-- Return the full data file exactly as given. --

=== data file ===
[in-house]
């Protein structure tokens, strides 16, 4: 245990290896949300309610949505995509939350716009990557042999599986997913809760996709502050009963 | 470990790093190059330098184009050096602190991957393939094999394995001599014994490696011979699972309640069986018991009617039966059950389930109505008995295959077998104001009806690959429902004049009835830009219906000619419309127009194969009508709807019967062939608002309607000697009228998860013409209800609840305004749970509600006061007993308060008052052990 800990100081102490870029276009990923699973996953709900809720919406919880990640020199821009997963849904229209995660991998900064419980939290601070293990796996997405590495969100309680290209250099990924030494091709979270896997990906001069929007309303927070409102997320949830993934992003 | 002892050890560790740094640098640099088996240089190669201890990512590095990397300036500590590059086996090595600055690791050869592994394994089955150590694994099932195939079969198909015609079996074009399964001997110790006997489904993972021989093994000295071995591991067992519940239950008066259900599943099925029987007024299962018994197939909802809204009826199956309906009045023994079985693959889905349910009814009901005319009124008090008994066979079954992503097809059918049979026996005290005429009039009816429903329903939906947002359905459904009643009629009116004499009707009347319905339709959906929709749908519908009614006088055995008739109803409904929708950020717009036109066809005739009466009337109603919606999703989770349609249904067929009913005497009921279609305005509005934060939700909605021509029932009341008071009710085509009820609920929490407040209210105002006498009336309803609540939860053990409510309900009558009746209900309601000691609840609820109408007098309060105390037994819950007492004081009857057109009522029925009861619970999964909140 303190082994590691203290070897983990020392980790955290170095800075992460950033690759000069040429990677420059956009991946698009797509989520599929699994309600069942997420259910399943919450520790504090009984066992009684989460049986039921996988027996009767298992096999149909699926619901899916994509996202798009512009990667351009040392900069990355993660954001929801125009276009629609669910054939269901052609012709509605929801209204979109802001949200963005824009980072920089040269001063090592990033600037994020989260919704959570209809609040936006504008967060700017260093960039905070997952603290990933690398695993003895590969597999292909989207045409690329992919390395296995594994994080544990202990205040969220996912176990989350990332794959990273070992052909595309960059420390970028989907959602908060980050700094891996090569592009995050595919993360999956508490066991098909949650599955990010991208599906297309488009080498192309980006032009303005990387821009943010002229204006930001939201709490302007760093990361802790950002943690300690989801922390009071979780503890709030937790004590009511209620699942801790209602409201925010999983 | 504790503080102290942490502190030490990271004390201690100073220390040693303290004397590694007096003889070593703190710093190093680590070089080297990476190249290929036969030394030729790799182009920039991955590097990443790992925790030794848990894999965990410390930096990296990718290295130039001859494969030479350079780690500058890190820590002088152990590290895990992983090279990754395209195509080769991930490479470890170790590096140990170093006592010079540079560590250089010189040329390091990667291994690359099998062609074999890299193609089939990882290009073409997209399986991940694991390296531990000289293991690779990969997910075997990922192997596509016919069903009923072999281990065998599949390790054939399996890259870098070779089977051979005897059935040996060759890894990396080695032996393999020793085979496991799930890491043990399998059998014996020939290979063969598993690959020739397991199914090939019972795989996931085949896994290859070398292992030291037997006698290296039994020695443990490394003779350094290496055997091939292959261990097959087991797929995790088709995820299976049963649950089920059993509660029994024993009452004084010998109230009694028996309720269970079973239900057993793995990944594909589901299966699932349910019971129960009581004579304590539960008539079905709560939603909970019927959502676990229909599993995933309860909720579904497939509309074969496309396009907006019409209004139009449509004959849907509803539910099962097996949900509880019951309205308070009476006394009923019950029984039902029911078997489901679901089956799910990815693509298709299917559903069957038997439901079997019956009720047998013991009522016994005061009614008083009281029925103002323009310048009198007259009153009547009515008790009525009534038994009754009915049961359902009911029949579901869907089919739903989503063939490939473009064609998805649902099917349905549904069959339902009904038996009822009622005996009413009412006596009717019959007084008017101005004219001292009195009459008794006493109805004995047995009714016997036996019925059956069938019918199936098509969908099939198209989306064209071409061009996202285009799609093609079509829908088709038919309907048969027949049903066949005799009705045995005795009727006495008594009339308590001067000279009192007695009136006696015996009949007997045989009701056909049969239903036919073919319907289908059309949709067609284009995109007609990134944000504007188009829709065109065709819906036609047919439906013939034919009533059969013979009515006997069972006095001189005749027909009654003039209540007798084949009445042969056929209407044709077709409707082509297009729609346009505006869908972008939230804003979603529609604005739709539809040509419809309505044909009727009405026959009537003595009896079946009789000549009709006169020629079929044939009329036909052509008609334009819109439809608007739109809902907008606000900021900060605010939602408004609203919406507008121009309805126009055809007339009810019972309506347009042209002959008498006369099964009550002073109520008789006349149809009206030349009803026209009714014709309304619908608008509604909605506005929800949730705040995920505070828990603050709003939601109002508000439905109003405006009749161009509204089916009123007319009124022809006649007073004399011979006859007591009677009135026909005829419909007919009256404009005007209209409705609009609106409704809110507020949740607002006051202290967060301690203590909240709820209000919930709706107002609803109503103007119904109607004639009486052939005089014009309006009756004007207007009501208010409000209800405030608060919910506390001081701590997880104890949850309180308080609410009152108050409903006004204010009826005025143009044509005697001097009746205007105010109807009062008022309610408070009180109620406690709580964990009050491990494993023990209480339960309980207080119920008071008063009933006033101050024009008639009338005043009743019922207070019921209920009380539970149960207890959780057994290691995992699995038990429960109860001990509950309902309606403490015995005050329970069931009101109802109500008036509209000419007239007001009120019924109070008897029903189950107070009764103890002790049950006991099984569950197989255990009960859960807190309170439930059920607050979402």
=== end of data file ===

[in-house]
């Protein structure tokens, strides 16, 4: 245990290896949300309610949505995509939350716009990557042999599986997913809760996709502050009963 | 470990790093190059330098184009050096602190991957393939094999394995001599014994490696011979699972309640069986018991009617039966059950389930109505008995295959077998104001009806690959429902004049009835830009219906000619419309127009194969009508709807019967062939608002309607000697009228998860013409209800609840305004749970509600006061007993308060008052052990 800990100081102490870029276009990923699973996953709900809720919406919880990640020199821009997963849904229209995660991998900064419980939290601070293990796996997405590495969100309680290209250099990924030494091709979270896997990906001069929007309303927070409102997320949830993934992003 | 002892050890560790740094640098640099088996240089190669201890990512590095990397300036500590590059086996090595600055690791050869592994394994089955150590694994099932195939079969198909015609079996074009399964001997110790006997489904993972021989093994000295071995591991067992519940239950008066259900599943099925029987007024299962018994197939909802809204009826199956309906009045023994079985693959889905349910009814009901005319009124008090008994066979079954992503097809059918049979026996005290005429009039009816429903329903939906947002359905459904009643009629009116004499009707009347319905339709959906929709749908519908009614006088055995008739109803409904929708950020717009036109066809005739009466009337109603919606999703989770349609249904067929009913005497009921279609305005509005934060939700909605021509029932009341008071009710085509009820609920929490407040209210105002006498009336309803609540939860053990409510309900009558009746209900309601000691609840609820109408007098309060105390037994819950007492004081009857057109009522029925009861619970999964909140 303190082994590691203290070897983990020392980790955290170095800075992460950033690759000069040429990677420059956009991946698009797509989520599929699994309600069942997420259910399943919450520790504090009984066992009684989460049986039921996988027996009767298992096999149909699926619901899916994509996202798009512009990667351009040392900069990355993660954001929801125009276009629609669910054939269901052609012709509605929801209204979109802001949200963005824009980072920089040269001063090592990033600037994020989260919704959570209809609040936006504008967060700017260093960039905070997952603290990933690398695993003895590969597999292909989207045409690329992919390395296995594994994080544990202990205040969220996912176990989350990332794959990273070992052909595309960059420390970028989907959602908060980050700094891996090569592009995050595919993360999956508490066991098909949650599955990010991208599906297309488009080498192309980006032009303005990387821009943010002229204006930001939201709490302007760093990361802790950002943690300690989801922390009071979780503890709030937790004590009511209620699942801790209602409201925010999983 | 504790503080102290942490502190030490990271004390201690100073220390040693303290004397590694007096003889070593703190710093190093680590070089080297990476190249290929036969030394030729790799182009920039991955590097990443790992925790030794848990894999965990410390930096990296990718290295130039001859494969030479350079780690500058890190820590002088152990590290895990992983090279990754395209195509080769991930490479470890170790590096140990170093006592010079540079560590250089010189040329390091990667291994690359099998062609074999890299193609089939990882290009073409997209399986991940694991390296531990000289293991690779990969997910075997990922192997596509016919069903009923072999281990065998599949390790054939399996890259870098070779089977051979005897059935040996060759890894990396080695032996393999020793085979496991799930890491043990399998059998014996020939290979063969598993690959020739397991199914090939019972795989996931085949896994290859070398292992030291037997006698290296039994020695443990490394003779350094290496055997091939292959261990097959087991797929995790088709995820299976049963649950089920059993509660029994024993009452004084010998109230009694028996309720269970079973239900057993793995990944594909589901299966699932349910019971129960009581004579304590539960008539079905709560939603909970019927959502676990229909599993995933309860909720579904497939509309074969496309396009907006019409209004139009449509004959849907509803539910099962097996949900509880019951309205308070009476006394009923019950029984039902029911078997489901679901089956799910990815693509298709299917559903069957038997439901079997019956009720047998013991009522016994005061009614008083009281029925103002323009310048009198007259009153009547009515008790009525009534038994009754009915049961359902009911029949579901869907089919739903989503063939490939473009064609998805649902099917349905549904069959339902009904038996009822009622005996009413009412006596009717019959007084008017101005004219001292009195009459008794006493109805004995047995009714016997036996019925059956069938019918199936098509969908099939198209989306064209071409061009996202285009799609093609079509829908088709038919309907048969027949049903066949005799009705045995005795009727006495008594009339308590001067000279009192007695009136006696015996009949007997045989009701056909049969239903036919073919319907289908059309949709067609284009995109007609990134944000504007188009829709065109065709819906036609047919439906013939034919009533059969013979009515006997069972006095001189005749027909009654003039209540007798084949009445042969056929209407044709077709409707082509297009729609346009505006869908972008939230804003979603529609604005739709539809040509419809309505044909009727009405026959009537003595009896079946009789000549009709006169020629079929044939009329036909052509008609334009819109439809608007739109809902907008606000900021900060605010939602408004609203919406507008121009309805126009055809007339009810019972309506347009042209002959008498006369099964009550002073109520008789006349149809009206030349009803026209009714014709309304619908608008509604909605506005929800949730705040995920505070828990603050709003939601109002508000439905109003405006009749161009509204089916009123007319009124022809006649007073004399011979006859007591009677009135026909005829419909007919009256404009005007209209409705609009609106409704809110507020949740607002006051202290967060301690203590909240709820209000919930709706107002609803109503103007119904109607004639009486052939005089014009309006009756004007207007009501208010409000209800405030608060919910506390001081701590997880104890949850309180308080609410009152108050409903006004204010009826005025143009044509005697001097009746205007105010109807009062008022309610408070009180109620406690709580964990009050491990494993023990209480339960309980207080119920008071008063009933006033101050024009008639009338005043009743019922207070019921209920009380539970149960207890959780057994290691995992699995038990429960109860001990509950309902309606403490015995005050329970069931009101109802109500008036509209000419007239007001009120019924109070008897029903189950107070009764103890002790049950006991099984569950197989255990009960859960807190309170439930059920607050979402």